The Patient Safety Commissioner (PSC) has published a report calling for redress for those harmed by the epilepsy medication valproate, which causes physical and neurodevelopmental disorders in 40% of babies exposed to the drug during pregnancy.
The Hughes Report by Dr Henrietta Hughes found that there is a compelling case for the government to award those affected redress and recommends it creates a two-stage financial redress scheme – an interim scheme to enable the identification of all those harmed ensuring patients receive financial redress quickly – and a main scheme.
The Commissioner highlights an amount of £25,000 to be paid via the interim scheme, reflecting the median amount patients told the Commissioner would be appropriate. It also recommends that that the interim scheme makes its awards in 2025. The interim scheme would be followed by a main scheme award tailored to the individual harm and needs of each patient.
In addition, the report sets out the importance of providing those harmed with non-financial redress. This includes creating dedicated link works to support patients navigate complex public services; launching a housing support grant to support home adaptations; and improving the Department for Work and Pensions’ processes in terms of access to social security benefits. The report outlines the need for a new redress agency, independent of government that patients can trust to implement the proposed redress scheme.
Vital research into epilepsy drugs like valproate needed
The Epilepsy Society has warmly welcomed Dr Hughes’ recommendations but warned that research into other epilepsy medications is also vital to stop history from repeating itself with other drugs.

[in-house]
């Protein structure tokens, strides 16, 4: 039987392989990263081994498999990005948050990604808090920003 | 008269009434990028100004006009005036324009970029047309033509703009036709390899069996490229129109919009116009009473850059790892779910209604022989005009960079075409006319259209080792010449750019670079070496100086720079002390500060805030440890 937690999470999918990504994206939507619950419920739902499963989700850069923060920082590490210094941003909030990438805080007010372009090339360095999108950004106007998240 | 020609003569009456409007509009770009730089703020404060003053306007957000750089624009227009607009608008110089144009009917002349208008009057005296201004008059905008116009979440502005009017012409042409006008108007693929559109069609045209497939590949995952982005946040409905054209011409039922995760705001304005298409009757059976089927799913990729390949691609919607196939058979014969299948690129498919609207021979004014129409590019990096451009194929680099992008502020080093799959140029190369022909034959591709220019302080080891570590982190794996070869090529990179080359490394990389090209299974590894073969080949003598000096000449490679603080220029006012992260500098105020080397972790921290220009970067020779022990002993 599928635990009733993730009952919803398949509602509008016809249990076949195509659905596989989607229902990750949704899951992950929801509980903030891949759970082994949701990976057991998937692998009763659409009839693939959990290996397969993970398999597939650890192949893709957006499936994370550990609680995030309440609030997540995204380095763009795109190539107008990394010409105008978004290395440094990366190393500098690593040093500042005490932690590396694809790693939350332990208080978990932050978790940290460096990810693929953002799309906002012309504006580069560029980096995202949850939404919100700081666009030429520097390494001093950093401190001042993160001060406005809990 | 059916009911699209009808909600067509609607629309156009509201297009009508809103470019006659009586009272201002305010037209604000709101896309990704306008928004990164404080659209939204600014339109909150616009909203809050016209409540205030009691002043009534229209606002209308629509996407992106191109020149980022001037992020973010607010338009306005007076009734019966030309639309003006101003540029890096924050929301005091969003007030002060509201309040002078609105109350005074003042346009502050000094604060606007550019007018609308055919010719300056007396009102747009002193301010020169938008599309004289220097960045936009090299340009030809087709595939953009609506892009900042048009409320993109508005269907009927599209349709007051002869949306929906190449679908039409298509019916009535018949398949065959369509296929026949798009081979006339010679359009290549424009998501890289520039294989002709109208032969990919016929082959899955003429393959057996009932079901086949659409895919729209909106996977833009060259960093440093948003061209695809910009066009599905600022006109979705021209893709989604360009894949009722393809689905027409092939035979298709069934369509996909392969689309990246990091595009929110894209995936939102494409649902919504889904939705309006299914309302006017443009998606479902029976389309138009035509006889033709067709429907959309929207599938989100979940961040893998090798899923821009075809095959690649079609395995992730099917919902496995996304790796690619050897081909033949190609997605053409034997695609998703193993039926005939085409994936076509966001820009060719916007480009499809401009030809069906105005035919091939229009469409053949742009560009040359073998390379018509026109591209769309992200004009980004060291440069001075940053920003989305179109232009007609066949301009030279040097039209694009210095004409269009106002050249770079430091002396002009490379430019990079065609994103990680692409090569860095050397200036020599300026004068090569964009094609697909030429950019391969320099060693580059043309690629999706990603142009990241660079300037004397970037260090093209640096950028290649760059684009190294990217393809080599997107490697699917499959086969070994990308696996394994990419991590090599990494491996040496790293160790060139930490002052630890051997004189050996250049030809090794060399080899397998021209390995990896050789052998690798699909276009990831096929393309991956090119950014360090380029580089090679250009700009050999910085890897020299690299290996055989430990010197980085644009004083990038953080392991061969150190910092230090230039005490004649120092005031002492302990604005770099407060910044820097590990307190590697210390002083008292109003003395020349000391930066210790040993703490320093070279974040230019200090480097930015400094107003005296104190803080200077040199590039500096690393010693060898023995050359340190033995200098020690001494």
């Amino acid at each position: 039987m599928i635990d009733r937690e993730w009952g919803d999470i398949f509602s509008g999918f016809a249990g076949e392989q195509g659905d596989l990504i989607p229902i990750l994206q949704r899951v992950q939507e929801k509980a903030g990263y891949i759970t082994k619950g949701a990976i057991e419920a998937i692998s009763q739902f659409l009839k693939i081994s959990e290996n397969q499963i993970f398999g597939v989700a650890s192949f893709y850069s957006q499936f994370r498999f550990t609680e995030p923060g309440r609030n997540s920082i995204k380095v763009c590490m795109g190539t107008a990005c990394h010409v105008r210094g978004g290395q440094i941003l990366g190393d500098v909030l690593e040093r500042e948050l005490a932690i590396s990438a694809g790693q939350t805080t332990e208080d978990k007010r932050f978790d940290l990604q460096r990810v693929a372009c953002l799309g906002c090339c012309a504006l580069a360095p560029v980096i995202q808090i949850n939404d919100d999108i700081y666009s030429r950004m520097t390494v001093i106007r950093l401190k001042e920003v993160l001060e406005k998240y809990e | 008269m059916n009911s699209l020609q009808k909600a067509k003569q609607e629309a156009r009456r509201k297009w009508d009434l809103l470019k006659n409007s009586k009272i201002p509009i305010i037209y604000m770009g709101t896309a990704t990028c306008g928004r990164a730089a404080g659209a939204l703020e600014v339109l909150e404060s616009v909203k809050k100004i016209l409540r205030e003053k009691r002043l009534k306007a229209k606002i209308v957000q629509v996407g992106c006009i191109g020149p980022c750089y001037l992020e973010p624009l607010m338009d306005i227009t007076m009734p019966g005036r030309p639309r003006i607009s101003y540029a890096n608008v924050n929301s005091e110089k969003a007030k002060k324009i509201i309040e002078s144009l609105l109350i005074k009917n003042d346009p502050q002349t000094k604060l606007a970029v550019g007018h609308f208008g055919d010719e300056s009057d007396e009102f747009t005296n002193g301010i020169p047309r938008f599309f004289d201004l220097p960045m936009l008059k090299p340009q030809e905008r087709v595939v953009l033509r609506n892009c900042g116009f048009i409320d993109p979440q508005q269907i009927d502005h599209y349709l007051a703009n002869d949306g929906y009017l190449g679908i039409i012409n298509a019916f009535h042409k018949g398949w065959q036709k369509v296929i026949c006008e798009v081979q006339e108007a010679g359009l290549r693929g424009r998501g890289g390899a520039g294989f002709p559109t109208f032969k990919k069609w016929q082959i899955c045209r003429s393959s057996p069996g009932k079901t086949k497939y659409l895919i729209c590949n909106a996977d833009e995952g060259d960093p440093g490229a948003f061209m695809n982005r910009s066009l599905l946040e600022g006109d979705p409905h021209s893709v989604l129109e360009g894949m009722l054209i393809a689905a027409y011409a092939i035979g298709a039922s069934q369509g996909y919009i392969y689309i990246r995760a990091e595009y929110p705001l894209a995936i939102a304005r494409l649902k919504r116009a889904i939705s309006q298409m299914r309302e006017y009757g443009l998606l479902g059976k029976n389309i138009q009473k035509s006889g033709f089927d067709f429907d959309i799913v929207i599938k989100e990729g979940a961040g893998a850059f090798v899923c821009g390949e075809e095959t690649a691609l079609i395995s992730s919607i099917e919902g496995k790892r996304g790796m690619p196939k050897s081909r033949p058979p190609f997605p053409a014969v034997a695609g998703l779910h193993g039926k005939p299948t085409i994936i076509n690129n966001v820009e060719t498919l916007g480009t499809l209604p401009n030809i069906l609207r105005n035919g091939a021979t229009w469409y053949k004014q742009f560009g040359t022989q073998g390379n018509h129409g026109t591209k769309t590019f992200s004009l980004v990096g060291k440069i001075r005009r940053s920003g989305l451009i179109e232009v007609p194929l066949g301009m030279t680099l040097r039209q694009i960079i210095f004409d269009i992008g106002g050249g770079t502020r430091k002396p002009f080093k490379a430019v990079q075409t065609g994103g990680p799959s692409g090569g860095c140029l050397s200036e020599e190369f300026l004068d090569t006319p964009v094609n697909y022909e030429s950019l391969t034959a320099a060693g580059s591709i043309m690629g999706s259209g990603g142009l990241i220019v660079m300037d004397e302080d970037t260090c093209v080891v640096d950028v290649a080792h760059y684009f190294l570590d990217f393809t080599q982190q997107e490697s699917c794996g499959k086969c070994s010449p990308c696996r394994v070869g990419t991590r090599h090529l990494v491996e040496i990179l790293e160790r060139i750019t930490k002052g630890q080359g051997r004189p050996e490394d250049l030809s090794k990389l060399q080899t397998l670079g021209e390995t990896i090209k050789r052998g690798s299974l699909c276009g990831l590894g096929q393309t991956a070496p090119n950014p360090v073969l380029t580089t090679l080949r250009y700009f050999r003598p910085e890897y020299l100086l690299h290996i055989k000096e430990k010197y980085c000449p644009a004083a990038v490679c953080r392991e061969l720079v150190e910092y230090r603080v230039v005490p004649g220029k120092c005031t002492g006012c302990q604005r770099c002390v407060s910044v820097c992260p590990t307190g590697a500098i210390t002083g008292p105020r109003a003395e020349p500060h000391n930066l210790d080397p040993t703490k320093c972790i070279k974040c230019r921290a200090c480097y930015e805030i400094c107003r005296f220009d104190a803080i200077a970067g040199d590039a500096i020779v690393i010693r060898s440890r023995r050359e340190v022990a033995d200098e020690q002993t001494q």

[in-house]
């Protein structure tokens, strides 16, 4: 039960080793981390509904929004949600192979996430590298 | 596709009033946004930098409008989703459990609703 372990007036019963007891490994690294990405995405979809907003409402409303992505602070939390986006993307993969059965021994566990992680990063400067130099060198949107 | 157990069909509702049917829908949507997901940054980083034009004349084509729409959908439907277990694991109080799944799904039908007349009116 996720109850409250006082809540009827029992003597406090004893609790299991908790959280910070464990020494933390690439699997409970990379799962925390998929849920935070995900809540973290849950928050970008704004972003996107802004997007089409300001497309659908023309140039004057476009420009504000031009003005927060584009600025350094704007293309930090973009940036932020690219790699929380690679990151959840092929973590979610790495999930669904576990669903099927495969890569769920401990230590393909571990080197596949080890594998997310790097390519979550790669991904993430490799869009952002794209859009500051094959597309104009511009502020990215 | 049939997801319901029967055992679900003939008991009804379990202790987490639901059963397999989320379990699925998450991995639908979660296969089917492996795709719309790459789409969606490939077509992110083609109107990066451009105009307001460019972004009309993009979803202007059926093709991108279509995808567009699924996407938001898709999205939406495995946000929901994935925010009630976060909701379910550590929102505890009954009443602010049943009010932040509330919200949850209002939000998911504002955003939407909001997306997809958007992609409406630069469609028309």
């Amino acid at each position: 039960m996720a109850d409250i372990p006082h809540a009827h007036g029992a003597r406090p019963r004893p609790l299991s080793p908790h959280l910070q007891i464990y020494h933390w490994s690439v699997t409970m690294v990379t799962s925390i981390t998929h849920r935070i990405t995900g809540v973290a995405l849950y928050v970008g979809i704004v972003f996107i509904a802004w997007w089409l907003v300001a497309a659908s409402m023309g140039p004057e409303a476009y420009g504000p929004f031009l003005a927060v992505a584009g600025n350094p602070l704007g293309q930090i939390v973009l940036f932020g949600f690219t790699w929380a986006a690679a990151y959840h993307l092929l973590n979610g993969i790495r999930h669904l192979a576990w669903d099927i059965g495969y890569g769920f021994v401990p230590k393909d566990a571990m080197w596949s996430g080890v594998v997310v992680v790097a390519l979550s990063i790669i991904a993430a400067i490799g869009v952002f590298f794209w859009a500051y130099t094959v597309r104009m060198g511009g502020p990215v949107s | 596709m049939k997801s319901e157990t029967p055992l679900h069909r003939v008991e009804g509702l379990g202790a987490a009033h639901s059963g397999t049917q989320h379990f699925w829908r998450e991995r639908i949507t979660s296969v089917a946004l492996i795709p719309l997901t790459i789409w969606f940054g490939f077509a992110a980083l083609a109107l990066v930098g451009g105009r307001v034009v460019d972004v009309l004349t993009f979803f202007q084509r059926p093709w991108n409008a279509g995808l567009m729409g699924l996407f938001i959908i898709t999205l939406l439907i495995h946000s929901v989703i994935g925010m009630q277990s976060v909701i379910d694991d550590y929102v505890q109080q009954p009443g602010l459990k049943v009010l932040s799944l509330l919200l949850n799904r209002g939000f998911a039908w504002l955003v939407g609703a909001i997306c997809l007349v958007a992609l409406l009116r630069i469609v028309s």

Clare Pelham, Chief Executive of the Epilepsy Society said: “The recommendations within the Hughes Report are frank, fair and long overdue. Redress must now follow swiftly to the timetable set by Dr Hughes. And rightly so. But the government must also take note of her call for vital research that will stop history repeating itself. We must break the endless cycle of harm followed by compensation. We cannot – and must not – go round this loop again with other epilepsy drugs that also increase the risk of harm during pregnancy.
“There must be no more babies born with disabilities that could have been avoided. Only a foolish politician would see redress for the harm caused by sodium valproate as job done.”
The Epilepsy Society praised the families who have campaigned tirelessly around sodium valproate, not only for themselves but for future generations. Since 2021, the Epilepsy Society’s Safe Mum Safe Baby campaign has been calling for the government to invest in vital genomic research that could identify which anti-seizure medications will be safer for which women during pregnancy. It would reduce the risk of babies being born with preventable disabilities. It would be a long-term legacy for women whose lives have been a campaign for justice.
According to a report from the OHE, commissioned by the Epilepsy Society, the cost of a lifetime disability for a baby harmed by epilepsy medication ranges from £2.5 million in severe cases of autism to £124,000 for a child born with Attention Deficit Hyperactivity Disorder.
“It doesn’t take a mathematical genius to work out that investment in research today would not only result in healthier outcomes for the next generation but would save the government money,” Clare Pelham added.
The Hughes Report, which also calls for redress for victims harmed by pelvic mesh, is based on in-depth interviews with harmed patients, as well as a survey of over 500 people who had either experienced negative side effects from pelvic mesh or were now raising valproate harmed children requiring additional support.
The report recommendations have been sent to the government and the PSC awaits a response.